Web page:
Decisions, decisions….

Sometimes you have to make a decision and now is one of those times. While driving around the nice part of our town the other day, on my way from our rather scruffier bit of town to a posher place, I spotted a house for sale. Not that unusual, certainly, but this one caught my eye for no discernable reason and so when I got back to my house I looked it up on the internet. It's going for a whole sackful of cash less than houses usually go for around there and it's not only big but it's on a huge plot with a big garden AND a little one storey, one bedroom flat attached plus the main bedroom has the most amazing view out across the city to the hills beyond. With a prevailing wind, a sympathetic mortgage lender and a HUGE dollop of good fortune we could possibly stretch to buying it. So what is the decision? Well it's this – there's a reason it's going cheap and that reason is that inside it is a complete fucking shambles. The place is a disgrace. It has shoddy wiring, the boiler is older than I am and is living in what looks like a chicken house out the back, the ridiculously huge trees in the front garden are within a few degrees of knocking over the front wall that retains the soil. The flat has damp because the damp course has failed and the flat roof needs patching. Cosmetically it is beyond description (who knew they made wallpaper with psychadelic ferns on and that someone whould actually not only buy a roll but also put in on all 4 walls of the smallest room?), if you washed in the bathroom there is every chance that you'd come out dirtier than you went in. It has mice and probably spiders the size of cats. Ivy is eating the fence posts in the back garden, the front door is knackered and the pipes are the original lead ones which are now illegal. There's damp in the truly hideous 1960s built in wardrobe in the main bedroom which is probably because the chimney hasn't been capped properly and a section of the bathroom is taken up by a fucking huge hot water tank. It's only one bar off being in the most energy inefficient building that it's possible to be (although apparently it does have hte potential to be more efficient) and some of the double glazing is knackered and wants looking at. As opposed to the revolting wood cladding and bizarre safety glass on the stairs which just want a crowbar and a lump hammer taking to them. In short it looks a little bit like the house from the money pit.

But I like it. I really, really like it.

I have a vision of how it could it look, given a bloody scrub, lord knows how much money and a huge amount of work and it could be beautiful. So the question is, do I leave my energy efficient, immaculate, clean, recently decorated and nicely furnished semi to move into a sprawling dirt pit with a view? Do I put all the work into de-cluttering, deep cleaning and stress that goes with getting a house ready for sale and attempting to get a decent price for it in order to move into a building that contains more species of wildlife than my current garden?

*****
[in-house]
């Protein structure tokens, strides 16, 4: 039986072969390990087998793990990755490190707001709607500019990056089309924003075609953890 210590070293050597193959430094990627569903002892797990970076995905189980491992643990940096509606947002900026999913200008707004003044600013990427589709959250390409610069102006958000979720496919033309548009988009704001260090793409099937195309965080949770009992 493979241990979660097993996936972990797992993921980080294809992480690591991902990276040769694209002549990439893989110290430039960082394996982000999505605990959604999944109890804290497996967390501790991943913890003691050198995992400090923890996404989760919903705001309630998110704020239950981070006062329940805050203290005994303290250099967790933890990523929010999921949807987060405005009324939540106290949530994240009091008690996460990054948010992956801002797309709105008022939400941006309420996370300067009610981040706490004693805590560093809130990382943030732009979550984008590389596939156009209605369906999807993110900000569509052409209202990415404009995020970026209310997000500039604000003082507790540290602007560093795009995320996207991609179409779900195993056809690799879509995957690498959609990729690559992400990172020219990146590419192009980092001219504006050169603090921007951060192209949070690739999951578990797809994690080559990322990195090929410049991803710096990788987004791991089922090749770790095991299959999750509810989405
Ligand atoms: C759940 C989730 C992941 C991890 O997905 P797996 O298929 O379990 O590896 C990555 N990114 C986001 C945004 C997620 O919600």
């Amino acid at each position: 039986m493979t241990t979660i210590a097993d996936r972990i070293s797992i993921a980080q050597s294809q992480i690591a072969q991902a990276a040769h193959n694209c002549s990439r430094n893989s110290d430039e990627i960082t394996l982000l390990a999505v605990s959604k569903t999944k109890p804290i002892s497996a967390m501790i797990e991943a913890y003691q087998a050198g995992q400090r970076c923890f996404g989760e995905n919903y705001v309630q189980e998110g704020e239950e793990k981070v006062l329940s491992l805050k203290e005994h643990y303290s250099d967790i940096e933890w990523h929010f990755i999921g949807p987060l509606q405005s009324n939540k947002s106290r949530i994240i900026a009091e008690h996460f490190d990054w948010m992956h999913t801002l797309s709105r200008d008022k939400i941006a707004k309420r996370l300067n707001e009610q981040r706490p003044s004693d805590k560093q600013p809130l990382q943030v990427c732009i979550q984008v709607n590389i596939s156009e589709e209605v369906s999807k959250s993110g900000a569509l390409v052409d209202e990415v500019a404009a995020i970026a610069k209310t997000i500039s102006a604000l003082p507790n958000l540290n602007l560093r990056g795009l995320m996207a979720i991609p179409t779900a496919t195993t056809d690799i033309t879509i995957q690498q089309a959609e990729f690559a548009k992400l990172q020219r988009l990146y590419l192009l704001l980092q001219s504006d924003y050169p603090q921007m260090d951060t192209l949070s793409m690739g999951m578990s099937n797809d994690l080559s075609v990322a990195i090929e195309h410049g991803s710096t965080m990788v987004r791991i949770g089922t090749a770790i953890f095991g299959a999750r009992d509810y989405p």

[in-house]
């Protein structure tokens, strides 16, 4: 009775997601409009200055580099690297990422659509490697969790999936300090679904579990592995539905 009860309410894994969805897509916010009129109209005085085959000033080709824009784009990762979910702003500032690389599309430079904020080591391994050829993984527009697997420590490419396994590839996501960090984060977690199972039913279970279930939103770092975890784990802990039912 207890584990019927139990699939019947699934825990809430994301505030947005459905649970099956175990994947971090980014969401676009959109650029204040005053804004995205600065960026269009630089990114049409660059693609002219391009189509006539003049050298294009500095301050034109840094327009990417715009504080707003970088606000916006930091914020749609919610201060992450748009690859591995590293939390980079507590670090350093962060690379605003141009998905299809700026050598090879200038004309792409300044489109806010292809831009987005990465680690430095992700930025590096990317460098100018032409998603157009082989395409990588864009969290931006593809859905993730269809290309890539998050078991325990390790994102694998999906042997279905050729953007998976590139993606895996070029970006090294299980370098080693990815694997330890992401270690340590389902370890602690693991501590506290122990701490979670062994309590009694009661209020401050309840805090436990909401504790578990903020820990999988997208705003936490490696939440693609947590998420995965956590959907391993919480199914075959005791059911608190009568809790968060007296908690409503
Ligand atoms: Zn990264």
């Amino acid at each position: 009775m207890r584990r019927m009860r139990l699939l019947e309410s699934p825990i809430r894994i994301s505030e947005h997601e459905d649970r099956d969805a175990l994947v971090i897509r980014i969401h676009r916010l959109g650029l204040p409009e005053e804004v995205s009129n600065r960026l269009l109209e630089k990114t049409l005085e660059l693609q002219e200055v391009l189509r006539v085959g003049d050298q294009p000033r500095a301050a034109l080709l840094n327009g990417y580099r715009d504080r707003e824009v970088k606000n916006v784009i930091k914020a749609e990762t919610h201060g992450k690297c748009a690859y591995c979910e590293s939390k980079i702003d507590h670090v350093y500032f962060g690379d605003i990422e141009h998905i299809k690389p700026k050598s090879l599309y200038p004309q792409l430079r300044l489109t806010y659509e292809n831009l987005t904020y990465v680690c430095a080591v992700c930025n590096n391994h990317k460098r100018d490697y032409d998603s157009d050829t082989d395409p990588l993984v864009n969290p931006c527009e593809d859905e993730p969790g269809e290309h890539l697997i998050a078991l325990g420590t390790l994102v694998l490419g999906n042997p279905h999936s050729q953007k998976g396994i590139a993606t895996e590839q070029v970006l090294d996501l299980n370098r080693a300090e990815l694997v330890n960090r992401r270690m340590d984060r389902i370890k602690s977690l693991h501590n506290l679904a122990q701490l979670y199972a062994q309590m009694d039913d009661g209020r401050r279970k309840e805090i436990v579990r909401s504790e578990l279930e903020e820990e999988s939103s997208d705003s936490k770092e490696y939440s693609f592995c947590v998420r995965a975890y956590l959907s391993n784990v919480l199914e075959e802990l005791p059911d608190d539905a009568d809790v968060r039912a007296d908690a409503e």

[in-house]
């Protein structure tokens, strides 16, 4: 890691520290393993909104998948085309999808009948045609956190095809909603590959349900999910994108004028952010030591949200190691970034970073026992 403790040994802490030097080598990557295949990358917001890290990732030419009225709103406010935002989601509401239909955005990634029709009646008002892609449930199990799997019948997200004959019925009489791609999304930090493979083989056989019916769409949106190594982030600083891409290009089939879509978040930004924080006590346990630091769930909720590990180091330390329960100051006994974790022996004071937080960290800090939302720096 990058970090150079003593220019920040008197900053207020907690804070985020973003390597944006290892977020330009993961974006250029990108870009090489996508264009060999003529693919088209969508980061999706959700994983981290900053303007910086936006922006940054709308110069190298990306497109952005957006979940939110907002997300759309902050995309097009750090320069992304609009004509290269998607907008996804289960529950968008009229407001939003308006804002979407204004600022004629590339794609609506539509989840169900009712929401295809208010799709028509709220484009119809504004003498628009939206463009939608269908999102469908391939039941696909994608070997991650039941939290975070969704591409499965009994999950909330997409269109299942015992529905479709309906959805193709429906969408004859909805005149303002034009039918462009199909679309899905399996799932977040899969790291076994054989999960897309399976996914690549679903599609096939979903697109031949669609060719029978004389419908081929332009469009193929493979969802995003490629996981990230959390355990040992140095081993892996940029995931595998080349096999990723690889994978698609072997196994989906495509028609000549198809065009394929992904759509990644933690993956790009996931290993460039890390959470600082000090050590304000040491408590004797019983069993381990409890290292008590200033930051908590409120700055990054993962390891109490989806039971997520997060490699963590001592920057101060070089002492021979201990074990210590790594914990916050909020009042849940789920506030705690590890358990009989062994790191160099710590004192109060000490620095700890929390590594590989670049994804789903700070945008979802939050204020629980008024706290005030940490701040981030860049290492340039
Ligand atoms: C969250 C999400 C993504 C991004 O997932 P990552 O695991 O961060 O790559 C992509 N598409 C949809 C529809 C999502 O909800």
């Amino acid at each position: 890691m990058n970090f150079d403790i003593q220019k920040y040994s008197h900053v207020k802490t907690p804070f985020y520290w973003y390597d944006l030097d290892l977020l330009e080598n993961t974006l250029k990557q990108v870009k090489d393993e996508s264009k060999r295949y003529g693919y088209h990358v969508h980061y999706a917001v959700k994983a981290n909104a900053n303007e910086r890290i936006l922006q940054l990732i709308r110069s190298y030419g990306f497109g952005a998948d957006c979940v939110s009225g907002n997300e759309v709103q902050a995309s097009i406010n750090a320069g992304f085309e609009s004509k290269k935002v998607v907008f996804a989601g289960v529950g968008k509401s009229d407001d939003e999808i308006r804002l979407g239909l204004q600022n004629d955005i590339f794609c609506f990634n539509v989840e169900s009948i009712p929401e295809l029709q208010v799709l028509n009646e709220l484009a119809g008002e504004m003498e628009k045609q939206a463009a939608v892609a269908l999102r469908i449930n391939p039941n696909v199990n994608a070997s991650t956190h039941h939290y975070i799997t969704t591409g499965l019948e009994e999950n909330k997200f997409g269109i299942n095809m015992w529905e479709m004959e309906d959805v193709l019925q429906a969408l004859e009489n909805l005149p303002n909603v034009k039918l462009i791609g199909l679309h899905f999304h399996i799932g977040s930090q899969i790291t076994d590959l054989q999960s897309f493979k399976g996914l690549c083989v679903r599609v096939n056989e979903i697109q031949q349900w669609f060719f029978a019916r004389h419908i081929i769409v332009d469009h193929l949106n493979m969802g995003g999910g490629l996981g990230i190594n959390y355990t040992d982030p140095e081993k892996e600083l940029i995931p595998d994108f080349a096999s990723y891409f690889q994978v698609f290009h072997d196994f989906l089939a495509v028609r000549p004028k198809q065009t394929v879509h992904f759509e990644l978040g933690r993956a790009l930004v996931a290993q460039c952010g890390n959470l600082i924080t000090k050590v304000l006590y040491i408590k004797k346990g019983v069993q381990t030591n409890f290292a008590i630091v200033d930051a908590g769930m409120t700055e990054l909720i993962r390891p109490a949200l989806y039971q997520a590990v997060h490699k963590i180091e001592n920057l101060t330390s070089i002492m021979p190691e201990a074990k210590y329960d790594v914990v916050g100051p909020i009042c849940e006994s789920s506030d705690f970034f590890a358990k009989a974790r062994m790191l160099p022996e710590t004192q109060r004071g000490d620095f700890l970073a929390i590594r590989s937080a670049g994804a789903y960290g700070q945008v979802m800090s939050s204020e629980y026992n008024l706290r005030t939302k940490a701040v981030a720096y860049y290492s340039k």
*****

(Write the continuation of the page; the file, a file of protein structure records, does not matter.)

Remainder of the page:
If I'm honest the answer is yes, I think I would, because despite the fact that it's a complete shithole, that house has got under my skin and maybe it isn't meant to be, maybe someone else will snap it up before I can get my finances sorted but despite the fact that I am terrified of the cost of heating the place and the sheer scale of the work that's needed, I want it. And I don't suppose that's going to change.

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17 Responses

  1. Many years ago my (ex) husband and I passed up on a house like this. After all these years I still think about that house and wish we had bought it instead of the already done house we did buy. I think there must be a real sense of accomplishment and love that goes into renovating. The only real issues would be whether you can afford what you know needs to be done as well as the unexpected things that will crop up along the way – and whether you can stand to live in it whilst you fix it.

  2. We can probably get together what we need to make it safe and habitable but it'll be a long hard road to get it looking beautiful. I agree with you though, it would be so satisfying to do that work and one day look back on it, thinking "we did that". The plot is huge, they'd put two houses or a small apartment block on a plot that size now.

  3. then do it ,don't think about it for another second get up out of that chair and go claim it,yes right now ….and vicola it seems i'm being accused of being too negatve so i will say that i have enjoyed your post's since the day i first joined vox most of them are very insightful and funny,,so THIS IS GOOD!!!!!!!!!!!! there i said it and it is well meant, now go tell everybody in your neighborhood and mine that i was a very positive old bastard